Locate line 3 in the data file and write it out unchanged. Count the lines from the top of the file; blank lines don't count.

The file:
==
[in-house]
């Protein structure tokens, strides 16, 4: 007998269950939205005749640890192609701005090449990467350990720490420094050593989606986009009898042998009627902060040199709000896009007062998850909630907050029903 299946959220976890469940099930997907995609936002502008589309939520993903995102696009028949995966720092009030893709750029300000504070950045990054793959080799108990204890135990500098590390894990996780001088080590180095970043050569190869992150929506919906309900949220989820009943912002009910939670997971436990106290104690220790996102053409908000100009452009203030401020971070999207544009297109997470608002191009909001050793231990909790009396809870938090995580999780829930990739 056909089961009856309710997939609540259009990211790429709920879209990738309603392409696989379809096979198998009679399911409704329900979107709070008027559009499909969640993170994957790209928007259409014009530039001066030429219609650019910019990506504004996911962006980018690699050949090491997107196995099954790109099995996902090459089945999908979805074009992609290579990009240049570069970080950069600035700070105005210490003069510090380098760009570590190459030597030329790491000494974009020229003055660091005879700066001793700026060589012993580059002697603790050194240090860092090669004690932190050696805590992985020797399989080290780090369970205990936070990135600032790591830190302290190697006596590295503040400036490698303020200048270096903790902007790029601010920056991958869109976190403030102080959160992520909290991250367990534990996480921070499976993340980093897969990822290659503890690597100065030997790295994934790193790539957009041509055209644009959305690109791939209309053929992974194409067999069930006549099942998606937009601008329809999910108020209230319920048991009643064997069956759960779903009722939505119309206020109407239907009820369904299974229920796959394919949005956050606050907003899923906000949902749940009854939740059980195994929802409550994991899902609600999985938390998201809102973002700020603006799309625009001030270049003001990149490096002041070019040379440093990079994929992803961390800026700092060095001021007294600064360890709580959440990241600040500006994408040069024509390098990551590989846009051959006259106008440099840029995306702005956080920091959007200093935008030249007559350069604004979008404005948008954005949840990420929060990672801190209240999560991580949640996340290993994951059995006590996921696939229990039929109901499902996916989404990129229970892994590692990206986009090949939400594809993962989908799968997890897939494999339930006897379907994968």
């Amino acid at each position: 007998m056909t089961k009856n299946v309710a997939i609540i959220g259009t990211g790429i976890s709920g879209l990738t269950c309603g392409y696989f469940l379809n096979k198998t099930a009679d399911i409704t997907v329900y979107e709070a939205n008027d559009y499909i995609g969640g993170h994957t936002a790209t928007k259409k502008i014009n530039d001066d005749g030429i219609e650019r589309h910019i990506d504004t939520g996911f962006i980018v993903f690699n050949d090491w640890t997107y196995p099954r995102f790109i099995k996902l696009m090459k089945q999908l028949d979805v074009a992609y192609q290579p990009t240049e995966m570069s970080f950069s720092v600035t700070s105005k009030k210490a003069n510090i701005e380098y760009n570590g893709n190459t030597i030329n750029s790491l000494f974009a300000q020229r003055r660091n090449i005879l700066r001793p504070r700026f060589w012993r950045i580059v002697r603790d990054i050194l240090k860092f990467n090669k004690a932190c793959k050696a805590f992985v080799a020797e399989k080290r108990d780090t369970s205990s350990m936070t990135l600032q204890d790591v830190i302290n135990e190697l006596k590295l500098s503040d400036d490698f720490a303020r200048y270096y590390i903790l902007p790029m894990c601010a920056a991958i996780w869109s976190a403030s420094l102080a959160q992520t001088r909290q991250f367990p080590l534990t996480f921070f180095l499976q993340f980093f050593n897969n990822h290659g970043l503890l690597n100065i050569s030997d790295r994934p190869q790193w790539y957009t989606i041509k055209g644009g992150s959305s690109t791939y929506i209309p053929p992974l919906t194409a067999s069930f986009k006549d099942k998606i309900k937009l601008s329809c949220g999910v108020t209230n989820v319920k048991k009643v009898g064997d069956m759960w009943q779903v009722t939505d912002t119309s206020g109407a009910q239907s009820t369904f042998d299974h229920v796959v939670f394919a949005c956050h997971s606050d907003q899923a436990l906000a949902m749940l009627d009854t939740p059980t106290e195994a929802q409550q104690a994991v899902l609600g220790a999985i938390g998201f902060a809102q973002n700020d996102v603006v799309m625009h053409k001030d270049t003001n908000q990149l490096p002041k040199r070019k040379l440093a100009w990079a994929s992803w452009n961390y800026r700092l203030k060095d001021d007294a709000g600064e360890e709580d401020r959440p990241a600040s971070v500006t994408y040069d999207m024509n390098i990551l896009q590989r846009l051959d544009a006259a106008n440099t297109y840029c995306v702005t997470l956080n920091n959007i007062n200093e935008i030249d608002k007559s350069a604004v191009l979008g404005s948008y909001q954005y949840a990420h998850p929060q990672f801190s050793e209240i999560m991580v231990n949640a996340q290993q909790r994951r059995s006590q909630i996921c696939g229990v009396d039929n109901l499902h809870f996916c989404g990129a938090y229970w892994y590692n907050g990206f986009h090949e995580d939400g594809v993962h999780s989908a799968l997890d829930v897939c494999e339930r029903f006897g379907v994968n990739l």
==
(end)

């Amino acid at each position: 007998m056909t089961k009856n299946v309710a997939i609540i959220g259009t990211g790429i976890s709920g879209l990738t269950c309603g392409y696989f469940l379809n096979k198998t099930a009679d399911i409704t997907v329900y979107e709070a939205n008027d559009y499909i995609g969640g993170h994957t936002a790209t928007k259409k502008i014009n530039d001066d005749g030429i219609e650019r589309h910019i990506d504004t939520g996911f962006i980018v993903f690699n050949d090491w640890t997107y196995p099954r995102f790109i099995k996902l696009m090459k089945q999908l028949d979805v074009a992609y192609q290579p990009t240049e995966m570069s970080f950069s720092v600035t700070s105005k009030k210490a003069n510090i701005e380098y760009n570590g893709n190459t030597i030329n750029s790491l000494f974009a300000q020229r003055r660091n090449i005879l700066r001793p504070r700026f060589w012993r950045i580059v002697r603790d990054i050194l240090k860092f990467n090669k004690a932190c793959k050696a805590f992985v080799a020797e399989k080290r108990d780090t369970s205990s350990m936070t990135l600032q204890d790591v830190i302290n135990e190697l006596k590295l500098s503040d400036d490698f720490a303020r200048y270096y590390i903790l902007p790029m894990c601010a920056a991958i996780w869109s976190a403030s420094l102080a959160q992520t001088r909290q991250f367990p080590l534990t996480f921070f180095l499976q993340f980093f050593n897969n990822h290659g970043l503890l690597n100065i050569s030997d790295r994934p190869q790193w790539y957009t989606i041509k055209g644009g992150s959305s690109t791939y929506i209309p053929p992974l919906t194409a067999s069930f986009k006549d099942k998606i309900k937009l601008s329809c949220g999910v108020t209230n989820v319920k048991k009643v009898g064997d069956m759960w009943q779903v009722t939505d912002t119309s206020g109407a009910q239907s009820t369904f042998d299974h229920v796959v939670f394919a949005c956050h997971s606050d907003q899923a436990l906000a949902m749940l009627d009854t939740p059980t106290e195994a929802q409550q104690a994991v899902l609600g220790a999985i938390g998201f902060a809102q973002n700020d996102v603006v799309m625009h053409k001030d270049t003001n908000q990149l490096p002041k040199r070019k040379l440093a100009w990079a994929s992803w452009n961390y800026r700092l203030k060095d001021d007294a709000g600064e360890e709580d401020r959440p990241a600040s971070v500006t994408y040069d999207m024509n390098i990551l896009q590989r846009l051959d544009a006259a106008n440099t297109y840029c995306v702005t997470l956080n920091n959007i007062n200093e935008i030249d608002k007559s350069a604004v191009l979008g404005s948008y909001q954005y949840a990420h998850p929060q990672f801190s050793e209240i999560m991580v231990n949640a996340q290993q909790r994951r059995s006590q909630i996921c696939g229990v009396d039929n109901l499902h809870f996916c989404g990129a938090y229970w892994y590692n907050g990206f986009h090949e995580d939400g594809v993962h999780s989908a799968l997890d829930v897939c494999e339930r029903f006897g379907v994968n990739l």